Tag Archives: energy
A series of five new curricular activities use the spatial perspective and GIS to delve into wind and wind energy from a continental to a local scale. Four of the activities use ArcGIS Online and one uses ArcGIS desktop version 10, and all of them reside on the ArcLessons library. One might say these activities are “wind-driven!”
Analyzing Current Wind Speed and Direction in North America uses ArcGIS Online as a tool for examining the spatial or geographic dimensions of current wind speed and direction in North America. Compare your own data gathered at your location to the online current wind speed and direction. Consider why and where winds blow.
Siting a Wind Farm in Indiana uses ArcGIS Online for siting a wind farm in Indiana. Use variables such as proximity to existing powerlines, population density, and other criteria to determine the ideal site for a wind farm.
Exploring the San Gorgonio Wind Farm uses ArcGIS Online for exploring the famous, enormous San Gorgonio Wind Farm in California. Consider why terrain, wind speed and direction, and population base make this the ideal place for a wind farm through analyzing local maps and a video filmed on site. The activity ends by inviting you to investigate a different wind farm and create a map, telling its story using ArcGIS Online.
Siting a Wind Turbine on Your School Campus uses ArcGIS Online as a tool for siting a wind turbine on a typical school campus. Consider relief, proximity to buildings, wind speed, local access, and other variables, first by examining Platte Valley High School in Colorado, and then your own campus.
Siting wind farms in Colorado with GIS
uses ArcGIS version 10 as your primary investigative tool, considering the location of cities, the Continental Divide, highways, rivers, counties, wind speed and power, land use, and elevation. Data layers are from Esri, the National Renewable Energy Laboratory, and the Colorado Department of Transportation.
How might you use these activities to encourage spatial thinking, to teach and learn about wind and wind energy, and to foster GIS skills?
- Joseph Kerski, Esri Education Manager
Help us observe Earth Day 2011 by letting us know what you think are the most important environmental challenges facing humankind.
Imagine you had $100 to spend to help protect the Earth. How would you invest your money?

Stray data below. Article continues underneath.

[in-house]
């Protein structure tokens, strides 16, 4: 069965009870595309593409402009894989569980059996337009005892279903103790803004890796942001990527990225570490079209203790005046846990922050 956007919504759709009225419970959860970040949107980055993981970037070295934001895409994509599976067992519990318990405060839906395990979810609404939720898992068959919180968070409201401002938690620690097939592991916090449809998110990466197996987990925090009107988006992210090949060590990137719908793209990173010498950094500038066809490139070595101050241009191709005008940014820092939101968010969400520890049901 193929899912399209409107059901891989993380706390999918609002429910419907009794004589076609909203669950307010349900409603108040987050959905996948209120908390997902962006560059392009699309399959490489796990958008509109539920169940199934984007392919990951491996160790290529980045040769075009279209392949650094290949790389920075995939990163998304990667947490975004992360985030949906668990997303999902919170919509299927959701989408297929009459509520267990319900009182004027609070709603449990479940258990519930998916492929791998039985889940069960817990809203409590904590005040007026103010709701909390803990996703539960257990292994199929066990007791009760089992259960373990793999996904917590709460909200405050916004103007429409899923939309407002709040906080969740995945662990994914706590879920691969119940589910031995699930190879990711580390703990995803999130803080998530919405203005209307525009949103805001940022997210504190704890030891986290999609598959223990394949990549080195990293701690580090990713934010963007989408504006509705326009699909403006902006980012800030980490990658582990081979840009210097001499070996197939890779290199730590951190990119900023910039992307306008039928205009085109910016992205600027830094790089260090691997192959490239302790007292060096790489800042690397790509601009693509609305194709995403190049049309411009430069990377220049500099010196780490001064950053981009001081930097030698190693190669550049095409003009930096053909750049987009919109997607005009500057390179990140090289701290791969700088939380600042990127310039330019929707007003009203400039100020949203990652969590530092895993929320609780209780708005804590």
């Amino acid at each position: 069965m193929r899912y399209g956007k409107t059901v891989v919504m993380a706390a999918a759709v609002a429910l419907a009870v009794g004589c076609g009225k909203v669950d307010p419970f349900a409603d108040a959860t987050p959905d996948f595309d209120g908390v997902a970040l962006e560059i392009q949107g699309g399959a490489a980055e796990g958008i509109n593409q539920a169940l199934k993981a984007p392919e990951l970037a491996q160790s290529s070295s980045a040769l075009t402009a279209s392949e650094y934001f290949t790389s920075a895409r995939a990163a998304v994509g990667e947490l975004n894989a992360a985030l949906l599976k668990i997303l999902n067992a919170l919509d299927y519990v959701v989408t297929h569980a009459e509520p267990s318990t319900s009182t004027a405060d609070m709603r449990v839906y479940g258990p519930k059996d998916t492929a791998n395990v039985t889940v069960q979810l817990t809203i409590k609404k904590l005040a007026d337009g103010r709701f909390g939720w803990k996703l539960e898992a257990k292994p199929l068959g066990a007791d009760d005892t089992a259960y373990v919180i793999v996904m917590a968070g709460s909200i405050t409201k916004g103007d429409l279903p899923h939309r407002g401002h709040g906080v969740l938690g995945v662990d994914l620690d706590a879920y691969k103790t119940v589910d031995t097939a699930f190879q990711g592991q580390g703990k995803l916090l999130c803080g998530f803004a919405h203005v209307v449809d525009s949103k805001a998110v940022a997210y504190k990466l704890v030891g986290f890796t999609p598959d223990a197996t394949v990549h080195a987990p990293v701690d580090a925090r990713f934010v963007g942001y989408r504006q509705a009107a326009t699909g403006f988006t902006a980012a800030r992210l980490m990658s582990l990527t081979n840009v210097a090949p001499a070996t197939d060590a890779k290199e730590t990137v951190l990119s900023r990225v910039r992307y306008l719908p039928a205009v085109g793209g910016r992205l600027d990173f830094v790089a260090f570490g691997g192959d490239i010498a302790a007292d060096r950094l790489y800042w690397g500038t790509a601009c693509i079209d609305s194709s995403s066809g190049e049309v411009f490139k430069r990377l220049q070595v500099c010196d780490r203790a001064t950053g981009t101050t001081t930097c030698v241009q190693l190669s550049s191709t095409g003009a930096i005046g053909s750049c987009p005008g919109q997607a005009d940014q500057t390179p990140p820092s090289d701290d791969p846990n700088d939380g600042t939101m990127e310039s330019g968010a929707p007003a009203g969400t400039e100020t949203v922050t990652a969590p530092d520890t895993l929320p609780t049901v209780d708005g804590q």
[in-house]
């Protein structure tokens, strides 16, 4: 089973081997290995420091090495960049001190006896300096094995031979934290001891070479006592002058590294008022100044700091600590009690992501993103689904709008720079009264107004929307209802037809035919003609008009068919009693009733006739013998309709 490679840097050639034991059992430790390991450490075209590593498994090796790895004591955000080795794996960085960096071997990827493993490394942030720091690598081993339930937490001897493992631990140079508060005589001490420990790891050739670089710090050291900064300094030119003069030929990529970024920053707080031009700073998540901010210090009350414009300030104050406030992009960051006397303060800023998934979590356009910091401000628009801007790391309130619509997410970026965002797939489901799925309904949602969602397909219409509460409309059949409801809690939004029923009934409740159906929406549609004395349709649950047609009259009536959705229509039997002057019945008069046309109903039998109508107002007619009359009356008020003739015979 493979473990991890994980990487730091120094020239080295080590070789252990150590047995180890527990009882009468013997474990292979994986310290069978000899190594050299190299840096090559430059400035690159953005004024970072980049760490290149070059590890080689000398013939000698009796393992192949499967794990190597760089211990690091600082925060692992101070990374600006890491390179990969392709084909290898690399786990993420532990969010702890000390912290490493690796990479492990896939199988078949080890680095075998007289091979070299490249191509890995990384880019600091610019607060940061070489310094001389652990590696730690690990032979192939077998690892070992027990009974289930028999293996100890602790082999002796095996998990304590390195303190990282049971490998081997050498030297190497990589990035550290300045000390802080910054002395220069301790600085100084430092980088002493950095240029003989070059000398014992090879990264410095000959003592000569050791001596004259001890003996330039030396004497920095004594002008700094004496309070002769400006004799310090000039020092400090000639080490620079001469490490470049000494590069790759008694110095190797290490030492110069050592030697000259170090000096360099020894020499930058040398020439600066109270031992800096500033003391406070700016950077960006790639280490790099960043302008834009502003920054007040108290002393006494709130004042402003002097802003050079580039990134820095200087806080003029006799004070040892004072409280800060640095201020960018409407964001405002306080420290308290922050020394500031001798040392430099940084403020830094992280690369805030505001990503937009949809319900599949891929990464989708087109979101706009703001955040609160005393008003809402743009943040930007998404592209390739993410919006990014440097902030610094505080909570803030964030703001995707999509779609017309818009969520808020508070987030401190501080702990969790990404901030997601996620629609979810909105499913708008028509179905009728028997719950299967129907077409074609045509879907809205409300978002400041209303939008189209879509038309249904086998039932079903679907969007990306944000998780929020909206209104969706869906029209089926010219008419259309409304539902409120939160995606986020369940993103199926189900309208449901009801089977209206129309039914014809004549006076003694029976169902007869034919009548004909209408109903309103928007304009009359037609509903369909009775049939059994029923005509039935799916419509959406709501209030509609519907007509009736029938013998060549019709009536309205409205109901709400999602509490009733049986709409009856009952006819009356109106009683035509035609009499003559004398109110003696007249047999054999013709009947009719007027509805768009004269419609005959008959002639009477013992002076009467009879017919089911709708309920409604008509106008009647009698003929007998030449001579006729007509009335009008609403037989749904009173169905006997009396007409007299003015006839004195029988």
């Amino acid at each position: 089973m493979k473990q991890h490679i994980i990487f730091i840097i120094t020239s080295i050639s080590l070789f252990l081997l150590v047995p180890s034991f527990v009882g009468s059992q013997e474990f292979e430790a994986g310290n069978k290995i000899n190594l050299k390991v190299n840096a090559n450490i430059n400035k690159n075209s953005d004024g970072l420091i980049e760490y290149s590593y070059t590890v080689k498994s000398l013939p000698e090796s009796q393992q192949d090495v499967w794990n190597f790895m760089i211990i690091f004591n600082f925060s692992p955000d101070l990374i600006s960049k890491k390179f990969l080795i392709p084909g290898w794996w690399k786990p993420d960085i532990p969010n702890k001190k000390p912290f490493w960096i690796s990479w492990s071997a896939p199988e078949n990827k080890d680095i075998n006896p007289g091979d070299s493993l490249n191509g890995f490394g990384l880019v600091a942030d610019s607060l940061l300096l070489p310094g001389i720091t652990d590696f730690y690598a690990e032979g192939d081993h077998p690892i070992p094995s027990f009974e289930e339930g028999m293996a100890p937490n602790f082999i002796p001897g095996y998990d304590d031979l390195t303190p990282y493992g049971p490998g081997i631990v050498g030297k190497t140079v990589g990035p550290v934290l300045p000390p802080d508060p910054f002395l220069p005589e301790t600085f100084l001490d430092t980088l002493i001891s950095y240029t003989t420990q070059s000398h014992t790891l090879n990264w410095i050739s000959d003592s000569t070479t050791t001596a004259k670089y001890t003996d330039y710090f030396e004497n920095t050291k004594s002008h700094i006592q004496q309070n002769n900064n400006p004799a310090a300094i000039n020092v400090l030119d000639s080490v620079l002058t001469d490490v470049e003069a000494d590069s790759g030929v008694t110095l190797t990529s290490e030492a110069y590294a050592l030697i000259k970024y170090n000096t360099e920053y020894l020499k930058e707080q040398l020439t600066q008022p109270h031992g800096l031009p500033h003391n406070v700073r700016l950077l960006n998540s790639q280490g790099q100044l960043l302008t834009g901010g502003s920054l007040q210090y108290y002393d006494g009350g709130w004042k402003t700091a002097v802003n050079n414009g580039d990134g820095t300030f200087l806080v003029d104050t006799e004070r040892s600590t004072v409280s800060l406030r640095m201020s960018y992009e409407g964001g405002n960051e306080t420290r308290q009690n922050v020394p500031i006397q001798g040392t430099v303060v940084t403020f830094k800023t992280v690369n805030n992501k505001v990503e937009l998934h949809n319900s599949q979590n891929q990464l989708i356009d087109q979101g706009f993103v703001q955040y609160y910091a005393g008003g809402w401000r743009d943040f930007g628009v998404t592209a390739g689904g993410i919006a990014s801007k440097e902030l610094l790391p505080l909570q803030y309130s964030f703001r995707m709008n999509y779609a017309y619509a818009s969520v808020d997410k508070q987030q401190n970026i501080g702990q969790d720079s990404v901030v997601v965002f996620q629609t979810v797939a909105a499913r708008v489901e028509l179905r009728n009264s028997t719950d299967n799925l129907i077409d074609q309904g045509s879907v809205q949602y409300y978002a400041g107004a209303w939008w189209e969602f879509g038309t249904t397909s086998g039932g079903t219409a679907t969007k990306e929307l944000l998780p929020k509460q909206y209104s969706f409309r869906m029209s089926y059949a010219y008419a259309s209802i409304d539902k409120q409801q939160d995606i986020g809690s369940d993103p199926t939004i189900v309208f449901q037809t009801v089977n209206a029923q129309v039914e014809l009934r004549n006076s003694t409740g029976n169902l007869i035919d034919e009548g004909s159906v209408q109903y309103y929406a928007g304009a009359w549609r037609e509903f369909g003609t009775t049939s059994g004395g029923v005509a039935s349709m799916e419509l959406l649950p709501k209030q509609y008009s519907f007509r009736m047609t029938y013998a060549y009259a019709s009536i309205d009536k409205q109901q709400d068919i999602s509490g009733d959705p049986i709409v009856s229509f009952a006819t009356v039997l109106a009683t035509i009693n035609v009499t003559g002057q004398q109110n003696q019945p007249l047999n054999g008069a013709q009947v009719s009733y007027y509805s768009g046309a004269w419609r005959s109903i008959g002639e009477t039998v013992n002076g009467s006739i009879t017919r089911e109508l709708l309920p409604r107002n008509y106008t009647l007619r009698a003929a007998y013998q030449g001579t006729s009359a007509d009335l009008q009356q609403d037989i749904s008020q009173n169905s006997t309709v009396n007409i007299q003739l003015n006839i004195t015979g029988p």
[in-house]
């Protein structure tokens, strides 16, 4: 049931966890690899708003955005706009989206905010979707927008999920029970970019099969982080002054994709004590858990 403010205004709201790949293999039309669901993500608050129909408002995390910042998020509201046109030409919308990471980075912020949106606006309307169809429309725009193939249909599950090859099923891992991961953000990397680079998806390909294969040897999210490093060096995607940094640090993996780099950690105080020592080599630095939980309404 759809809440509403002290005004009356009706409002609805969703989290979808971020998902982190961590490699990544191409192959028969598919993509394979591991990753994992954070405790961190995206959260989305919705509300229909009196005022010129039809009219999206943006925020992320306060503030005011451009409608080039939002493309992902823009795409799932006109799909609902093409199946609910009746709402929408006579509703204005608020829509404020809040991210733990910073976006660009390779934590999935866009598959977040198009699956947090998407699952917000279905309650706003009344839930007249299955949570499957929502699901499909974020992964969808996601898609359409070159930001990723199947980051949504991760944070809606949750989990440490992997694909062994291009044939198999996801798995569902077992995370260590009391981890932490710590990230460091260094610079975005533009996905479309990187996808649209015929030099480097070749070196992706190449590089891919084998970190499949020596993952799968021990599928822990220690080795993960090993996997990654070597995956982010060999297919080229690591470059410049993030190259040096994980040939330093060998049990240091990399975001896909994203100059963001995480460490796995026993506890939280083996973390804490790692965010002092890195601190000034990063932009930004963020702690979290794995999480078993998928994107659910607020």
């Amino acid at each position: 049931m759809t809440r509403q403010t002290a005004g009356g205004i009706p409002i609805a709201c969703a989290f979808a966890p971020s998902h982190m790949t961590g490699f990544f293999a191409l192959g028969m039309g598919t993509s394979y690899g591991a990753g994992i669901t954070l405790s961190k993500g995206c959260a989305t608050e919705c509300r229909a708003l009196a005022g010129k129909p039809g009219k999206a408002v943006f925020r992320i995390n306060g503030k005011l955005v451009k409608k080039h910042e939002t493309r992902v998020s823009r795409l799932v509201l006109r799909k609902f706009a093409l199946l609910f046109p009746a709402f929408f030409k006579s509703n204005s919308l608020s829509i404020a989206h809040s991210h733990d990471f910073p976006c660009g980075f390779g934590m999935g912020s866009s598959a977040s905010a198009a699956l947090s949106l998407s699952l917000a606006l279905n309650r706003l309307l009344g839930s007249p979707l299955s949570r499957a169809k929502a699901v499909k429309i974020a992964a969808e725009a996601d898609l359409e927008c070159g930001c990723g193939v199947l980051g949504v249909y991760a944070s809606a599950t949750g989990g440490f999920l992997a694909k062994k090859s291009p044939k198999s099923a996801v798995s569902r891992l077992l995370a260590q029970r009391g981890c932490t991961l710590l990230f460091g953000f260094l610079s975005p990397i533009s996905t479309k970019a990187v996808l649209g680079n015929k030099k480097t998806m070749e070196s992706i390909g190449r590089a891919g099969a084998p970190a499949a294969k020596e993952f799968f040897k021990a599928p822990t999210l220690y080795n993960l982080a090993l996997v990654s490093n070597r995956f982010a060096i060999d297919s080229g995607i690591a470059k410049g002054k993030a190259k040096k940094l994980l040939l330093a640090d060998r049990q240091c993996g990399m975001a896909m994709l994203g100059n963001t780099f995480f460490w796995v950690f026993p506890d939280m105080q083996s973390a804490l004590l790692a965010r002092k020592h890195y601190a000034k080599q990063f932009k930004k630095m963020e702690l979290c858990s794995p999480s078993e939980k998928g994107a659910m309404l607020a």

- Climate Change & Sea-level Rise
- Sustainable Alternative Energy
- Population Growth and Family Planning
- Unpolluted Air and Fresh Water
- Healthy and Sustainable Food Supplies
- Environmental Education
- Clean Oceans and Sustainable Fisheries
Vote now! http://pollmap.esri.com/earthday
It’s Earth Science Week, and election time. What do these two have in common? Lots of people go “Eh. So what?” And that’s a problem.
Folks who ignore elections may discover to their irritation policies affecting their lives in ways unanticipated. Folks ignoring earth science may awake one day to discover energy costs soaring, or learn their home faces cataclysm, or hear news of political unrest stemming from large scale environmental change. It’s possible to ignore some subjects for a while, and pretend the world is a stable place … but certainly unwise and potentially perilous to do so.
The theme for Earth Science Week this year is energy. Esri has put together some resources for educators to use in exploring energy. It can even be as simple as searching for “energy” within ArcGIS Online. Any results that are “web mapping applications” can be viewed directly in their apps; any results listed as “web maps” ((such as the “Wind Energy” map, below)) can be viewed using the ArcGIS.com Viewer.
In both earth science and politics, ignorance is not bliss; it’s just ignorance. Part of the magic of GIS is that it helps people understand how seemingly disparate parts of the world relate to each other. As the drum beats loudly for STEM education across the US in preparation for careers, the role for GIS in education is ever more clear. Explore how energy, politics, and so many other aspects of the world affect your world today, using GIS.
- Charlie Fitzpatrick, Co-Manager, Esri Schools Program